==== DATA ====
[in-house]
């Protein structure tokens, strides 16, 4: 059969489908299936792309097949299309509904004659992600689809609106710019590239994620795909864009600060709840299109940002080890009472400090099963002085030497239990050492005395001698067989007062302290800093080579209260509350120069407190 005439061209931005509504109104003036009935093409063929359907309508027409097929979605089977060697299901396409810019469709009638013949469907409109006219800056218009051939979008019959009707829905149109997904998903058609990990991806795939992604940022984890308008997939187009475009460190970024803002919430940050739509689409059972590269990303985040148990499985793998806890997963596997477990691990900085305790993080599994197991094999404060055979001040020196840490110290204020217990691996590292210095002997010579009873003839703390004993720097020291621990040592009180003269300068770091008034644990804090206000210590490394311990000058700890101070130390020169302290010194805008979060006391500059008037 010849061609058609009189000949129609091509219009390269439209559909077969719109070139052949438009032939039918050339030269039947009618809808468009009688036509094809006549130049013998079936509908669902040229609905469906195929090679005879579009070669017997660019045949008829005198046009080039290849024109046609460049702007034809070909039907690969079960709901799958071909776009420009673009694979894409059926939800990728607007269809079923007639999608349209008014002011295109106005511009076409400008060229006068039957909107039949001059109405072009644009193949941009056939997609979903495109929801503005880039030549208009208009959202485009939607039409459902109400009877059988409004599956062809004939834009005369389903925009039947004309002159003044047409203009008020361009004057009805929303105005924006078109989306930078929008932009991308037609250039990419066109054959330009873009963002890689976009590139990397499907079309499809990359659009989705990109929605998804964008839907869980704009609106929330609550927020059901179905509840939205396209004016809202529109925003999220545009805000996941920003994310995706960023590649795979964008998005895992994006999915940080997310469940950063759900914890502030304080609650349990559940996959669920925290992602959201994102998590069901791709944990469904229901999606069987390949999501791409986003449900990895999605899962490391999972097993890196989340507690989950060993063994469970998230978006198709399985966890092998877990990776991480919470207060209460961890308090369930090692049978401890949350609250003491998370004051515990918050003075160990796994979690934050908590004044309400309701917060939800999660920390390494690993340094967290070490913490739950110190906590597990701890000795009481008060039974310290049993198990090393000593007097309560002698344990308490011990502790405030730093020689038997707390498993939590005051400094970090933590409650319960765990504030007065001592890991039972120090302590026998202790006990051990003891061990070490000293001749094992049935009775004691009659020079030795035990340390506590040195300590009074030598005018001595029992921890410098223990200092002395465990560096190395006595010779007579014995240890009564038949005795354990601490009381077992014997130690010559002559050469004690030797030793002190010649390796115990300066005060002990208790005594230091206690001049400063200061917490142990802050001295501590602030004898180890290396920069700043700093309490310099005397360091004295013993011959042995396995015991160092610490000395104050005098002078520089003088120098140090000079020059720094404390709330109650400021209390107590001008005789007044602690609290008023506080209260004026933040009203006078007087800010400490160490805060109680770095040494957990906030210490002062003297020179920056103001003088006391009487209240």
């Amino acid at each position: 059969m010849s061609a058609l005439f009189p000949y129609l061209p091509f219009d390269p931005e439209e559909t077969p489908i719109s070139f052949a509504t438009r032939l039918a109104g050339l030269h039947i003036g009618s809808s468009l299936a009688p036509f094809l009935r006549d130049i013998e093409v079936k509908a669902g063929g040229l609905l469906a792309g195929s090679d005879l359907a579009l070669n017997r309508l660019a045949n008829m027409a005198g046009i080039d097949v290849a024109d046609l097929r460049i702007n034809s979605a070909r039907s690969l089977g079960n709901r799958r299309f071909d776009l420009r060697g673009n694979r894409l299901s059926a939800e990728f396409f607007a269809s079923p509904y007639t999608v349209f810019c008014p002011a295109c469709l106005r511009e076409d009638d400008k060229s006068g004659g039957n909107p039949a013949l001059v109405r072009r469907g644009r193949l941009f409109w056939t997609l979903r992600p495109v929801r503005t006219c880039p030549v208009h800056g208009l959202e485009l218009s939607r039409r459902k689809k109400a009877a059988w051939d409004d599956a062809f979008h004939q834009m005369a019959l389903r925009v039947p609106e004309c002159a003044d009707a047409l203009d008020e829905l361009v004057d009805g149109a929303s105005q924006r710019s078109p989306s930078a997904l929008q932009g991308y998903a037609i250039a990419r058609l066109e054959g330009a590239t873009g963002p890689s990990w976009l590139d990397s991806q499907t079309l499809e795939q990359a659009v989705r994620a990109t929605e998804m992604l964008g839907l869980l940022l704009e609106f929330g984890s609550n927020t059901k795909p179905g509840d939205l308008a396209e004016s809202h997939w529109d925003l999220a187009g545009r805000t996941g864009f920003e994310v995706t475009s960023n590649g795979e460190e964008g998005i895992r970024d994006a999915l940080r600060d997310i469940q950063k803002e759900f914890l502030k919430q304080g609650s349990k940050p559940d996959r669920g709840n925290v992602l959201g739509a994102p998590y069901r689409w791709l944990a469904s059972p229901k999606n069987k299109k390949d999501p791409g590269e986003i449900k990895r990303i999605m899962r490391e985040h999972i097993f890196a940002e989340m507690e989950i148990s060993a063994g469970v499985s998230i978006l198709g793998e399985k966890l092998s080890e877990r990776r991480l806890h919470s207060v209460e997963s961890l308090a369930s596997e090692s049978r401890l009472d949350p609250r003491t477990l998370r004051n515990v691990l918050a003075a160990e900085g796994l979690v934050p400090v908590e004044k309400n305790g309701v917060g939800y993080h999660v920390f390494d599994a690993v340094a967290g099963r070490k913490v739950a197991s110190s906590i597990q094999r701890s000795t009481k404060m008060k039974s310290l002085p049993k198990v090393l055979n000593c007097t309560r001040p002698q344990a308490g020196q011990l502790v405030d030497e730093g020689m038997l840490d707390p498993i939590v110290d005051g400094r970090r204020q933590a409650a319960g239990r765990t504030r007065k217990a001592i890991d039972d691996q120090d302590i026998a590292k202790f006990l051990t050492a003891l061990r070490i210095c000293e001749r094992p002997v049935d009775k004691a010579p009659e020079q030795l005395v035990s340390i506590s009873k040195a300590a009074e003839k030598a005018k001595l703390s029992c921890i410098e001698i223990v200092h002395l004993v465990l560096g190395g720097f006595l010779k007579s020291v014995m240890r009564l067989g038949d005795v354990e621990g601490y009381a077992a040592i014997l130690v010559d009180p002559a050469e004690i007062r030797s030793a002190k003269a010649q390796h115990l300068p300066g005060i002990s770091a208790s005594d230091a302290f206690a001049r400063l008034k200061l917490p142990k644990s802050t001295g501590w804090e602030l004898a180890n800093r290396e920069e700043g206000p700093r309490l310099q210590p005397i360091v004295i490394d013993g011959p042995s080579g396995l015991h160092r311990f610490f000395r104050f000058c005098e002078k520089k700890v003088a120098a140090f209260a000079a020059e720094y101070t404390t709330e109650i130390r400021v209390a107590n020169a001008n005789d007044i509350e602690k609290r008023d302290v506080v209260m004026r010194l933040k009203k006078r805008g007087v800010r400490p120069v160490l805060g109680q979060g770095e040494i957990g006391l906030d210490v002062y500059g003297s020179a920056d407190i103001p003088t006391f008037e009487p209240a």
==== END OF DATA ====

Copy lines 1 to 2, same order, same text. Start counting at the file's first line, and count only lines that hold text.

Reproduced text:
[in-house]
């Protein structure tokens, strides 16, 4: 059969489908299936792309097949299309509904004659992600689809609106710019590239994620795909864009600060709840299109940002080890009472400090099963002085030497239990050492005395001698067989007062302290800093080579209260509350120069407190 005439061209931005509504109104003036009935093409063929359907309508027409097929979605089977060697299901396409810019469709009638013949469907409109006219800056218009051939979008019959009707829905149109997904998903058609990990991806795939992604940022984890308008997939187009475009460190970024803002919430940050739509689409059972590269990303985040148990499985793998806890997963596997477990691990900085305790993080599994197991094999404060055979001040020196840490110290204020217990691996590292210095002997010579009873003839703390004993720097020291621990040592009180003269300068770091008034644990804090206000210590490394311990000058700890101070130390020169302290010194805008979060006391500059008037 010849061609058609009189000949129609091509219009390269439209559909077969719109070139052949438009032939039918050339030269039947009618809808468009009688036509094809006549130049013998079936509908669902040229609905469906195929090679005879579009070669017997660019045949008829005198046009080039290849024109046609460049702007034809070909039907690969079960709901799958071909776009420009673009694979894409059926939800990728607007269809079923007639999608349209008014002011295109106005511009076409400008060229006068039957909107039949001059109405072009644009193949941009056939997609979903495109929801503005880039030549208009208009959202485009939607039409459902109400009877059988409004599956062809004939834009005369389903925009039947004309002159003044047409203009008020361009004057009805929303105005924006078109989306930078929008932009991308037609250039990419066109054959330009873009963002890689976009590139990397499907079309499809990359659009989705990109929605998804964008839907869980704009609106929330609550927020059901179905509840939205396209004016809202529109925003999220545009805000996941920003994310995706960023590649795979964008998005895992994006999915940080997310469940950063759900914890502030304080609650349990559940996959669920925290992602959201994102998590069901791709944990469904229901999606069987390949999501791409986003449900990895999605899962490391999972097993890196989340507690989950060993063994469970998230978006198709399985966890092998877990990776991480919470207060209460961890308090369930090692049978401890949350609250003491998370004051515990918050003075160990796994979690934050908590004044309400309701917060939800999660920390390494690993340094967290070490913490739950110190906590597990701890000795009481008060039974310290049993198990090393000593007097309560002698344990308490011990502790405030730093020689038997707390498993939590005051400094970090933590409650319960765990504030007065001592890991039972120090302590026998202790006990051990003891061990070490000293001749094992049935009775004691009659020079030795035990340390506590040195300590009074030598005018001595029992921890410098223990200092002395465990560096190395006595010779007579014995240890009564038949005795354990601490009381077992014997130690010559002559050469004690030797030793002190010649390796115990300066005060002990208790005594230091206690001049400063200061917490142990802050001295501590602030004898180890290396920069700043700093309490310099005397360091004295013993011959042995396995015991160092610490000395104050005098002078520089003088120098140090000079020059720094404390709330109650400021209390107590001008005789007044602690609290008023506080209260004026933040009203006078007087800010400490160490805060109680770095040494957990906030210490002062003297020179920056103001003088006391009487209240």